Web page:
To process any information, there needs to be a legal basis for processing. This legal basis can come from an individual giving us their specific, informed, and unambiguous consent to process their personal data for one (or more) specific purposes. We may process personal data as necessary to perform a contract the individual is a party to, or we may process personal data to comply with the legal obligations of a controller (or another sub-processor acting as a controller). Also, we may process personal data to protect the vital interest of an individual or if it is necessary to perform a task carried out in the public interest.

While processing personal data under a legitimate interest, we need to weigh the interest against the rights of the individual in addition to considering the risks of processing and other risk-mitigating measures currently (or plan to be) implemented.


Determining the processing risks leads us to assess the necessity and proportionality of the processing related to its purpose. We will conduct an assessment of the risks to the rights and freedoms of individuals as well as the risks to our company with potential violations of laws. It is essential for us to assess the risk of any potential breach of contracts and any potential reputational risks our company might face when processing the data.

Use of Personally Identifiable Information (PII)

Our team should have a pretty good understanding of how we will use any personally identifiable information (PII) at this point. We still need to determine if specific fields are storing PII within our system and if individuals can opt out of this processing, but consent to other types of processing within our system. Also, if there are any other sources of information collected from other organizations imported into our system this will be the time it will be determined. If this is the case, we need to decide why we are populating our systems with this information and whether we have the right to process this information in the first place. 

In the same instance, our team will need to determine if other organizations are permitted to access the PII collected and to decipher under what authority can this information be shared. Then, roles and responsibilities over the access—both internally and externally— are assigned and the criteria used for these roles/responsibilities are determined. Leveraging our data flow diagram, working out what other systems might interconnect to share, transmit, or access the PII within our systems and the purpose of this transmission will occur.

Additional safeguards

We already drafted up a summary of the safeguards above, but it is important to include a review of the following if not previously addressed:

  • Privacy policy provided to individuals;
  • Controls to prevent misuse of staff having access to PII;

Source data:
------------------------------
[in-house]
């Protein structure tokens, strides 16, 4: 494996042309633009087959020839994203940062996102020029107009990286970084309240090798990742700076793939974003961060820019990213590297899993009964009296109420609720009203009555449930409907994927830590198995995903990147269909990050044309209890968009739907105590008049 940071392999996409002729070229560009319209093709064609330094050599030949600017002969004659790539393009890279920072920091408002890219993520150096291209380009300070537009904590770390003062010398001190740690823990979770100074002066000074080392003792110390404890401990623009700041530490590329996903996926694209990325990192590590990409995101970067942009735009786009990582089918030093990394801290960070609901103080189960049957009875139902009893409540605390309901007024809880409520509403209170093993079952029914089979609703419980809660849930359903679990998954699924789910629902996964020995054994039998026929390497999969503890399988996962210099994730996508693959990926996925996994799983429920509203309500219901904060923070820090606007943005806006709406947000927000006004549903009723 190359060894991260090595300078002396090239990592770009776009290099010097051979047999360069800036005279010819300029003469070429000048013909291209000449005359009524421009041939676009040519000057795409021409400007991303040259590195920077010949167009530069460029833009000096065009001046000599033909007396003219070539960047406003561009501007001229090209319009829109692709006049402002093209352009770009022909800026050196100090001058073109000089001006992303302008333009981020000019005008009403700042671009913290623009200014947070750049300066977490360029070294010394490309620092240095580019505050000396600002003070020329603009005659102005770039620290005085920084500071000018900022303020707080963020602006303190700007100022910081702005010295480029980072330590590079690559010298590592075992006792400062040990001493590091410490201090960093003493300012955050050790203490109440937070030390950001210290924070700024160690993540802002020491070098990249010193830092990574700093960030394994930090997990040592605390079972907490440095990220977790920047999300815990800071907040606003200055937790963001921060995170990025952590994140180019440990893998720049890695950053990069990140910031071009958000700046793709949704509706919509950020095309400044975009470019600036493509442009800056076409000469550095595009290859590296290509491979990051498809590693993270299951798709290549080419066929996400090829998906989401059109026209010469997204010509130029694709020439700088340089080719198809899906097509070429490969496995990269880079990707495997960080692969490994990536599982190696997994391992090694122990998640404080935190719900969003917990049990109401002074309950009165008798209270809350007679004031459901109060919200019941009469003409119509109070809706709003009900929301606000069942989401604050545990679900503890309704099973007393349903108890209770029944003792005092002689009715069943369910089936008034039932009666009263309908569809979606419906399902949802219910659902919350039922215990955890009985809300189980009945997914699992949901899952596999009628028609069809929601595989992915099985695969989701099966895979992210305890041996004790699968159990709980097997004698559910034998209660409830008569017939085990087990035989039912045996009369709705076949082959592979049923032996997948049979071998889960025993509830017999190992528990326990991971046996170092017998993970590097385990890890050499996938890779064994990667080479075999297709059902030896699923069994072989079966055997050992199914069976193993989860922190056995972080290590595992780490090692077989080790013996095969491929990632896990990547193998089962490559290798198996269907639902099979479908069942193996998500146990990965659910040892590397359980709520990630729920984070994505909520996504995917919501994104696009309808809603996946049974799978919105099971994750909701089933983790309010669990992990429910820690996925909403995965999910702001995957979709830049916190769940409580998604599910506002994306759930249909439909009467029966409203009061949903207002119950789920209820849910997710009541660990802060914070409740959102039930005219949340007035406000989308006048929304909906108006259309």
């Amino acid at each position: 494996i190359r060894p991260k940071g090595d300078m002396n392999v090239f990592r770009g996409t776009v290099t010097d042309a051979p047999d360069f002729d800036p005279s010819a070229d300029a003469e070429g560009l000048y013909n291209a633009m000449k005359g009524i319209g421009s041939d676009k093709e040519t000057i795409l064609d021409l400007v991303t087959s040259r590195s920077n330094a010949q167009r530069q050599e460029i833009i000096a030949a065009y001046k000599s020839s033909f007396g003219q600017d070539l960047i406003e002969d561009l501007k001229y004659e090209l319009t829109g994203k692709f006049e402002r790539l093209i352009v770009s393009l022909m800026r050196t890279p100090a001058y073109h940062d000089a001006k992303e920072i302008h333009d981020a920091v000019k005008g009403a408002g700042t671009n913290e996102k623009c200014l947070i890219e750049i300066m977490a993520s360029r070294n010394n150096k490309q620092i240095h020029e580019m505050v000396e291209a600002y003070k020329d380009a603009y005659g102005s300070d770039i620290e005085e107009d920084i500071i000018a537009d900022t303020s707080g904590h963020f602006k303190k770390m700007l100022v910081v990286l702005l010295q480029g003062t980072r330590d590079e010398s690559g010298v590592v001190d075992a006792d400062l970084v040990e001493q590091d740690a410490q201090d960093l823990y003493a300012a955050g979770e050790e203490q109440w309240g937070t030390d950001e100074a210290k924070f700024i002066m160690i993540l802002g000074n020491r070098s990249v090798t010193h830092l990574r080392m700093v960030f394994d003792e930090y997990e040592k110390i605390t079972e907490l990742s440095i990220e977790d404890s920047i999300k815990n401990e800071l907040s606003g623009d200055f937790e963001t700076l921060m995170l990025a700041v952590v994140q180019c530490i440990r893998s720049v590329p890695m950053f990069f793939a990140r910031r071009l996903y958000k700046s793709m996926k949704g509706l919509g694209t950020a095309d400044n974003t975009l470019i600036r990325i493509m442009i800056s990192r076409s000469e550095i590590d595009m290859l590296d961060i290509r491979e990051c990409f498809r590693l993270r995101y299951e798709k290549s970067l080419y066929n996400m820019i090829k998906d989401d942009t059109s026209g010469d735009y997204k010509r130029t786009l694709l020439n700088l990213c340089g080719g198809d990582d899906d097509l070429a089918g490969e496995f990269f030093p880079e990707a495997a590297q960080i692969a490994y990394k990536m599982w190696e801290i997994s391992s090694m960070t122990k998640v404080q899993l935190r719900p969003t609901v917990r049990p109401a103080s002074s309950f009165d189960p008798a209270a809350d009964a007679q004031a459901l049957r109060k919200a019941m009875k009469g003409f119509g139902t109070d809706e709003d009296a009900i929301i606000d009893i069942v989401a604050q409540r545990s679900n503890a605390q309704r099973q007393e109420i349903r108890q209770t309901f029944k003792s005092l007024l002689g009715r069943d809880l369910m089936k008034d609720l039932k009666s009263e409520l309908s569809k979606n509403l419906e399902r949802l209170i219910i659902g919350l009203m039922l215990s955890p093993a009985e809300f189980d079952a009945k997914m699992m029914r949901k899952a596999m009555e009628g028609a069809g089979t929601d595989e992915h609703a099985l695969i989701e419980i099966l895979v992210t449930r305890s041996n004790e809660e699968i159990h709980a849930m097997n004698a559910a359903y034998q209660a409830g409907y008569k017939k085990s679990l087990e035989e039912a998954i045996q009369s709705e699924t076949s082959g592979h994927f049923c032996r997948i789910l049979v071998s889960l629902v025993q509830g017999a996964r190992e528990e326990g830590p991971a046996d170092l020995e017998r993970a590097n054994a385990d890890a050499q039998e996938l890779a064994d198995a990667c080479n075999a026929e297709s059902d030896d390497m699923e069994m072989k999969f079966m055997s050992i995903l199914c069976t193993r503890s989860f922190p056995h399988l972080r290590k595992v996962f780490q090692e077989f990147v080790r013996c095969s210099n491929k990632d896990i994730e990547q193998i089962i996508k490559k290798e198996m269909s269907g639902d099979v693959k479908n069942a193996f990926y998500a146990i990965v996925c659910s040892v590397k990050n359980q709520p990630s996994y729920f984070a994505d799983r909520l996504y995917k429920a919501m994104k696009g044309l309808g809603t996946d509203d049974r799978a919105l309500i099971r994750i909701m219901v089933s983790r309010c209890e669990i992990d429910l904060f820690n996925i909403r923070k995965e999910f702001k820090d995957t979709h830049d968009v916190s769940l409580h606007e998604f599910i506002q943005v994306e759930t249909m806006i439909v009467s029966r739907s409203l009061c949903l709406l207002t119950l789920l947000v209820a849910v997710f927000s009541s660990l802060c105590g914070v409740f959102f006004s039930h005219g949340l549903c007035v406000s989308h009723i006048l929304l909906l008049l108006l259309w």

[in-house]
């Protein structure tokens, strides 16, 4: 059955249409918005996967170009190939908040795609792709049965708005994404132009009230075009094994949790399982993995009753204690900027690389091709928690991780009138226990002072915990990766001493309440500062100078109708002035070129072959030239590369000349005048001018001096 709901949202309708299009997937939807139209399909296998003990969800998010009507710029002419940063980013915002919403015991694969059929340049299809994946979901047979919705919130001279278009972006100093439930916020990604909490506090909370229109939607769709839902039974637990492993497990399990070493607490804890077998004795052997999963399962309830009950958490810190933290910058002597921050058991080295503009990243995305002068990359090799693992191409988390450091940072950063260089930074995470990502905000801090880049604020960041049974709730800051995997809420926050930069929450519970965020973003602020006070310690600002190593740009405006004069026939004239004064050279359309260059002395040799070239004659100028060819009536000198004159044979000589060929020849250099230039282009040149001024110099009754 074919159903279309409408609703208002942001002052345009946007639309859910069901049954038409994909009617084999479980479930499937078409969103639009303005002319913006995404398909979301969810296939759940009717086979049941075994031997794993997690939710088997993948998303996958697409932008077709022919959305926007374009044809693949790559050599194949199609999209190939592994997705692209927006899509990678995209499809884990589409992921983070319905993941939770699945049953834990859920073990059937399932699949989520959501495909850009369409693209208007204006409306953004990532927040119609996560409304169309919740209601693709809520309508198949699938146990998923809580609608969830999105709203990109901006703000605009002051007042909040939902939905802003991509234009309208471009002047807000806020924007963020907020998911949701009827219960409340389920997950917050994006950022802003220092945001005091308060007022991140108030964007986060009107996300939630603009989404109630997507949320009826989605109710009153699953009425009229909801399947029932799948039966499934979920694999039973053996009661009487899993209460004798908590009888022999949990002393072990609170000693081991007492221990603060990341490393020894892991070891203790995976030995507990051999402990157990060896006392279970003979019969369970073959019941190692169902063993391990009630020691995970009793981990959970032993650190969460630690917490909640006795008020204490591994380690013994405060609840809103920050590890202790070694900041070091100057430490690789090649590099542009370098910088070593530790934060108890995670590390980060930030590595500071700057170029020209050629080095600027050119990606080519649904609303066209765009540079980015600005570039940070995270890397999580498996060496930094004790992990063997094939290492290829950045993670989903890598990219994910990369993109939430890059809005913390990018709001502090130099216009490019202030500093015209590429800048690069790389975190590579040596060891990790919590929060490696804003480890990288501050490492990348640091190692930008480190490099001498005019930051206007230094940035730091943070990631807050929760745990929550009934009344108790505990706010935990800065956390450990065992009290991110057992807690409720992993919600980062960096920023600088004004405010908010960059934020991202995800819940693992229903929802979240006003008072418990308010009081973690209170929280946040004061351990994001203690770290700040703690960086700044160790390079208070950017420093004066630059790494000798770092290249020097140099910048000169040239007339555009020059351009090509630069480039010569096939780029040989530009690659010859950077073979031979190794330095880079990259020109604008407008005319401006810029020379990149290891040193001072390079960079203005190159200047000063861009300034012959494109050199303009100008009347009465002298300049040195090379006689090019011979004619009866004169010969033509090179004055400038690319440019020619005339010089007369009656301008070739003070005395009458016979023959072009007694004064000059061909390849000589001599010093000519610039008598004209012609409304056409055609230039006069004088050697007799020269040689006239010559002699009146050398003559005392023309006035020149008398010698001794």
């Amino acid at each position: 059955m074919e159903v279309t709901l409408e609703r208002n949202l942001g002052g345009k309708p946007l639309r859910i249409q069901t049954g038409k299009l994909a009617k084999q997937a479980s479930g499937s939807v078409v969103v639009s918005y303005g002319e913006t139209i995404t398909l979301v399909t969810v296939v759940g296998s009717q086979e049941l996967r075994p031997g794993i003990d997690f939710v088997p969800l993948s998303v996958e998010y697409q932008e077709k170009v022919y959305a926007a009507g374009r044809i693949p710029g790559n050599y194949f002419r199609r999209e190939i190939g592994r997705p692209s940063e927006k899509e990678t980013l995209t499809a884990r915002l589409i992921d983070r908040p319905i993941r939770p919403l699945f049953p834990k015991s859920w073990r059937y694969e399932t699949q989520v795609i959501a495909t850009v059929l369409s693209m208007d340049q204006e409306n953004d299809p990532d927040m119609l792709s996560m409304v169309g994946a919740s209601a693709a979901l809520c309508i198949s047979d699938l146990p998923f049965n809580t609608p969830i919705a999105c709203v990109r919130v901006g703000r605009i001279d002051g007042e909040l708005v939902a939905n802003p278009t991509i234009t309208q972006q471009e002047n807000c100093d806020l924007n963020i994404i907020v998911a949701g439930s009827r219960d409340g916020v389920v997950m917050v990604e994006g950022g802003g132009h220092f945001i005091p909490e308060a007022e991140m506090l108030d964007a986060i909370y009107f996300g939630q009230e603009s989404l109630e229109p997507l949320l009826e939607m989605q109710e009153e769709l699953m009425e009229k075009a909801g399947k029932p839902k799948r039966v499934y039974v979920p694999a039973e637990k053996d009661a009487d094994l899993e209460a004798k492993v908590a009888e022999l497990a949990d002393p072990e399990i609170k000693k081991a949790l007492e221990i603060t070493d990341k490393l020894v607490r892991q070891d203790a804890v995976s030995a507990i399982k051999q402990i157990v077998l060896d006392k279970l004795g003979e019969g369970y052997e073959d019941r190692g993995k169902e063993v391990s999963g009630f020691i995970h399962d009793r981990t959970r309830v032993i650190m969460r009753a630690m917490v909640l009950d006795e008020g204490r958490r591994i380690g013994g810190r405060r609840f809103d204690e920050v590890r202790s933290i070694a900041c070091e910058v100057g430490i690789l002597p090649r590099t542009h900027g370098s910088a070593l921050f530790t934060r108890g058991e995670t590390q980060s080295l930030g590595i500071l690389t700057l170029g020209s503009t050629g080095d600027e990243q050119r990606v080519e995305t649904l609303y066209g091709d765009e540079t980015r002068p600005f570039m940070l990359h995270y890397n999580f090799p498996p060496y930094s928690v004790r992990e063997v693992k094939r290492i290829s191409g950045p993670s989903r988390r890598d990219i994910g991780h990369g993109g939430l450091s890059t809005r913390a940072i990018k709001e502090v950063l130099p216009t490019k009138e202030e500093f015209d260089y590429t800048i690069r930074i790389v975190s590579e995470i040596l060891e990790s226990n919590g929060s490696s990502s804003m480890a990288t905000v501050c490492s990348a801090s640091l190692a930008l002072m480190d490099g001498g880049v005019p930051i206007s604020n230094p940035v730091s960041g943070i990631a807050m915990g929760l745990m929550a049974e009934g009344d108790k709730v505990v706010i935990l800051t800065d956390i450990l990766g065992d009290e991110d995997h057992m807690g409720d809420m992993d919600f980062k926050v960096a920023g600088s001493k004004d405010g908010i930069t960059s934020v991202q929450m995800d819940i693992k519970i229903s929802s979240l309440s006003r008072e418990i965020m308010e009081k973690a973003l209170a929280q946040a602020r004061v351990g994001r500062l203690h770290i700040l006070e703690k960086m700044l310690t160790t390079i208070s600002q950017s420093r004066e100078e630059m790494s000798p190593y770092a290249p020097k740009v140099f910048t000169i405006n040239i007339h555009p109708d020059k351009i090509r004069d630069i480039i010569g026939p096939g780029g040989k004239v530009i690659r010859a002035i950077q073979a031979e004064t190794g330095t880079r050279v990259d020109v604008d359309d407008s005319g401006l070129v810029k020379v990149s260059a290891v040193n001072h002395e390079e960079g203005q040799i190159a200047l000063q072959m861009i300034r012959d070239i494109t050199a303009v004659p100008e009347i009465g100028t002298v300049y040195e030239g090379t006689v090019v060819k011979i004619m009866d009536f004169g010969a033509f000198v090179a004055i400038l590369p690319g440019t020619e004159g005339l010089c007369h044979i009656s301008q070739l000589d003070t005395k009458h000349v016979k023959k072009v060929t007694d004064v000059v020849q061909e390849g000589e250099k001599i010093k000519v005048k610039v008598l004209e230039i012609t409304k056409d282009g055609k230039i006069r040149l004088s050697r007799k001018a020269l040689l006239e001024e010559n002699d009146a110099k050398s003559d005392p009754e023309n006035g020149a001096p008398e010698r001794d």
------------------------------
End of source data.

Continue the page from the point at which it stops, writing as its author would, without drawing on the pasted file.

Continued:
• Ensure the same controls are in place if more than one site is in operation;
  • Identify the data protection officer or another person responsible for protecting the privacy rights of individuals along with policies/procedures establishing these responsibilities;
  • Annual security and privacy training for employees as well as contractors;
  • Determine the impact if data is disclosed;
  • Monitor, track, and record access to PII;
  • Retention periods;
  • Changes required in business or technology based on the assessment performed;
  • Involvement of contractors in the design/maintenance of the system along with any non-disclosure agreements (NDAs) in place; and
  • Other governmental or regulatory agencies have access to our data.

Referring back to the NIST standards SP 800-144 Guidelines on Security and Privacy in Public Cloud Computing states: “Organizations are ultimately accountable for the security and privacy of data held by a cloud provider on their behalf.” You need to make sure you have appropriate contracts in place to cover responsibilities, ownership rights, notification, record retention, and exposure liability acceptance.

To maintain the privacy principle of accuracy, you must determine how to verify the accuracy of the information provided, how to keep it current, and how to provide an individual the ability to correct any inaccuracies. You’ll also need to develop processes to ensure you maintain individual rights to request, delete, opt-out, and other rights provided by specific regulations like the GDPR, HIPAA, CCPA, and others.

Final thoughts

The Data Protection Impact Assessment (DPIA) or Privacy Impact Assessment (PIA) may be required by regulations, or you may just need to understand your environment better. Performing the DPIA/PIA will give you (and your customers) a better understanding of your system and ensure you have your privacy risks identified and documented. Completing a DPIA/PIA doesn’t need to be difficult, but it may take a little time to collect the appropriate data; however, it will be time well spent.

If your organization appreciates the process shared here or if you need some assistance with your DPIA/PIA, get in touch. Thoropass experts are here to help!